The Forum on Emerging Infections was created by the Institute of Medicine (IOM) in 1996 in response to a request from the Centers for Disease Control and Prevention (CDC) and the National Institutes of Health (NIH). The purpose of the Forum is to provide structured opportunities for leaders from government, academia, and industry to regularly meet and examine issues of shared concern regarding research, prevention, detection, and management of emerging, reemerging, and novel infectious diseases in humans, plants, and animals. In pursuing this task, the Forum provides a venue to foster the exchange of information and ideas, identify areas in need of greater attention, clarify policy issues by enhancing knowledge and identifying points of agreement, and inform decision makers about science and policy issues. The Forum seeks to illuminate issues rather than resolve them. For this reason, it does not provide advice or recommendations on any specific policy initiative pending before any agency or organization. Its value derives instead from the diversity of its membership and from the contributions that individual members make throughout the activities of the Forum. In September 2003, the Forum changed its name to the Forum on Microbial Threats.
The Forum on Microbial Threats and the IOM wish to express their warmest appreciation to the individuals and organizations who gave their valuable time to provide information and advice to the Forum through their participation in the planning and execution of this workshop. A full list of presenters, and their biographical information, may be found in Appendixes B and E, respectively.
The forum gratefully acknowledges the contributions of the members of the planning committee1: Arturo Casadevall (Albert Einstein College of Medicine), Eduardo Gotuzzo (Universidad Peruaña Cayetano Heredia), Jo Handelsman (Yale University), James M. Hughes (Emory University), David A. Relman (Stanford University), and P. Frederick Sparling (University of North Carolina, Chapel Hill).
The Forum is also indebted to the IOM staff who tirelessly contributed throughout the planning and execution of the workshop and the production of this workshop summary report. On behalf of the Forum, we gratefully acknowledge these efforts led by Dr. Eileen Choffnes, Scholar and Director of the Forum; Dr. LeighAnne Olsen,2 Program Officer; Katherine McClure, Associate Program Officer; Rebekah Hutton, Research Associate; and Charlee Alexander,3 Senior Program Assistant for dedicating much effort and time to developing this workshop's agenda and for their thoughtful and insightful approach and skill in planning for the workshop and in translating the workshop's proceedings and discussion into this workshop summary report. We would also like to thank the following IOM staff and consultants for their valuable contributions to this activity: Daniel Bethea, Laura Harbold DeStefano, Chelsea Frakes, Alison Mack, Erika Vijh, and Julie Wiltshire.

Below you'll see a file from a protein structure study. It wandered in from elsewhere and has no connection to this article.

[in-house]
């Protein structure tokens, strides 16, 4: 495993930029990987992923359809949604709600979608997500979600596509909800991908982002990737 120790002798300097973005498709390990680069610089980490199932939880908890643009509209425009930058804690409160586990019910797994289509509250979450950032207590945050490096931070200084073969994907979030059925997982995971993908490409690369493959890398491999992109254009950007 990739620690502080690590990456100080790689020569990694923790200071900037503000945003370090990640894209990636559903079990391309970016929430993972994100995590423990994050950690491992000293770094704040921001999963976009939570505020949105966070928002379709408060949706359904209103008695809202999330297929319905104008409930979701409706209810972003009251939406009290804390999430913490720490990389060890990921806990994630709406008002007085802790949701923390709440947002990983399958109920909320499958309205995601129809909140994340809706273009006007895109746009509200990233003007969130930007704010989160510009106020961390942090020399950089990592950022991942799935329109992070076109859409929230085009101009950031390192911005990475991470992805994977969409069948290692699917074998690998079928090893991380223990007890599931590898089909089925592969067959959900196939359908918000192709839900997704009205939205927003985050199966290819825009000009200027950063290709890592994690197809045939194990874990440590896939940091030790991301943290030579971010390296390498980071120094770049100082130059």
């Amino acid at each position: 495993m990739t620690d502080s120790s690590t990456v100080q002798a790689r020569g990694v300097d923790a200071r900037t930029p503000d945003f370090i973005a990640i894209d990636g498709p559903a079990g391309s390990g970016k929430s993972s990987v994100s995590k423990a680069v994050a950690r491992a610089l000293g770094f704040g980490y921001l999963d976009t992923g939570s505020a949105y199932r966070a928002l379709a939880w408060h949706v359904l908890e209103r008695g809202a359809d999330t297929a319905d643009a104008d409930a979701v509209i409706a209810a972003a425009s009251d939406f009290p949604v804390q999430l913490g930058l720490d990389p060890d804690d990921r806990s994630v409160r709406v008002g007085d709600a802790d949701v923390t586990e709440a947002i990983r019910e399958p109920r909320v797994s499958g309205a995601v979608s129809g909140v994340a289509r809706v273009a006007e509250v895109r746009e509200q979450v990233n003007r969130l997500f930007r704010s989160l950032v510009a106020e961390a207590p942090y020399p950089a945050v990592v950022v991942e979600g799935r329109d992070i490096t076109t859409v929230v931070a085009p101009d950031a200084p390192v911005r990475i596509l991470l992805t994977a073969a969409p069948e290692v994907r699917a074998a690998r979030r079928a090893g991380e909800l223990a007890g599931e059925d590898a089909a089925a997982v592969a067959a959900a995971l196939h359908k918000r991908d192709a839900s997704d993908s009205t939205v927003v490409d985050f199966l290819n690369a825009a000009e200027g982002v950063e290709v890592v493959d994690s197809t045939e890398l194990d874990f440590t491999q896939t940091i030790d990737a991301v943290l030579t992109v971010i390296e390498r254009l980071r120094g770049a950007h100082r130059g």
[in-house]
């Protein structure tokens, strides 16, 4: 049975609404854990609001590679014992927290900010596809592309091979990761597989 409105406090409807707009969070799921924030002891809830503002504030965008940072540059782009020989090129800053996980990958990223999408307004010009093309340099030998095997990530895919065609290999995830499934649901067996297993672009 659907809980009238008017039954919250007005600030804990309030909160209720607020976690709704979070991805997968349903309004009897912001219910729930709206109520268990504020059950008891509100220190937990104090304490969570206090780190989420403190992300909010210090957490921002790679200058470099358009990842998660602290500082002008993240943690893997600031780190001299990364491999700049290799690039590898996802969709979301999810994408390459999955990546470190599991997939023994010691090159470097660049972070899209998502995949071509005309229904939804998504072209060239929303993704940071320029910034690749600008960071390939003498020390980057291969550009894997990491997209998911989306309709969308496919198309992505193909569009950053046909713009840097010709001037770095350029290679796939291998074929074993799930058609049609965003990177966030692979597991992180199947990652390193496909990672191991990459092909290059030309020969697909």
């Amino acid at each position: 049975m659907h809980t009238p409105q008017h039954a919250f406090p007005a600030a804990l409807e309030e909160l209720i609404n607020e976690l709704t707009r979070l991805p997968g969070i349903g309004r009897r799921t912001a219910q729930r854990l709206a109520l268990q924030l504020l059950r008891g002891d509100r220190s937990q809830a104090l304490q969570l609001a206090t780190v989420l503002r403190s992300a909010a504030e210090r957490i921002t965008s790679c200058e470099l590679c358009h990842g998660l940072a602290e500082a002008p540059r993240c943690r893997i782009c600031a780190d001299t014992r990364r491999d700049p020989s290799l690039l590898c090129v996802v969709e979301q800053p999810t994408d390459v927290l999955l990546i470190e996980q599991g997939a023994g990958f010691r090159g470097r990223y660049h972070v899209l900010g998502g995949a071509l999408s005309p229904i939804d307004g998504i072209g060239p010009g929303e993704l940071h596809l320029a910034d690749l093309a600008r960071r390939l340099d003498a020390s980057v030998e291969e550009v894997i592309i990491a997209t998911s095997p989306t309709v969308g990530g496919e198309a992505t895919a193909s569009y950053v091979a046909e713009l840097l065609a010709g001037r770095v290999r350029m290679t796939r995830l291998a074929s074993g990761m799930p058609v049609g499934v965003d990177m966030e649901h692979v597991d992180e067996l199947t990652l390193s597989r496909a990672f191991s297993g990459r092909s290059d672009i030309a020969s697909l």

Finally, the Forum wishes to recognize the sponsors that supported this activity. Financial support for this project was provided by the U.S. Department of Health and Human Services: National Institutes of Health, National Institute of Allergy and Infectious Diseases, Centers for Disease Control and Prevention, Food and Drug Administration, and the Fogarty International Center; U.S. Department of Defense: Armed Forces Health Surveillance Center, Defense Threat Reduction Agency, and Medical Research and Materiel Command; U.S. Department of Justice: Federal Bureau of Investigation; U.S. Department of Veterans Affairs; U.S. Department of Homeland Security; U.S. Agency for International Development; Uniformed Services University of the Health Sciences; Alfred P. Sloan Foundation; American Society for Microbiology; Burroughs Wellcome Fund;4 GlaxoSmithKline;5 Infectious Diseases Society of America; Johnson & Johnson; Merck Company Foundation; and sanofi pasteur. The views presented in this workshop summary are those of the workshop participants and have been summarized by the rapporteurs. They do not necessarily reflect the views of the Forum on Microbial Threats, its sponsors, or the IOM.
Institute of Medicine planning committees are solely responsible for organizing the workshop, identifying topics, and choosing speakers. The responsibility for the published workshop summary rests solely with the workshop rapporteurs and the institution.
Staff member until August 15, 2013.
Staff member from April 1 to November 15, 2013.
Sponsor until October 18, 2013.
Sponsor until October 18, 2013.
National Academies Press (US), Washington (DC)
Forum on Microbial Health; Board on Global Health; Institute of Medicine. Microbial Ecology in States of Health and Disease: Workshop Summary. Washington (DC): National Academies Press (US); 2014 Feb 18. Acknowledgments.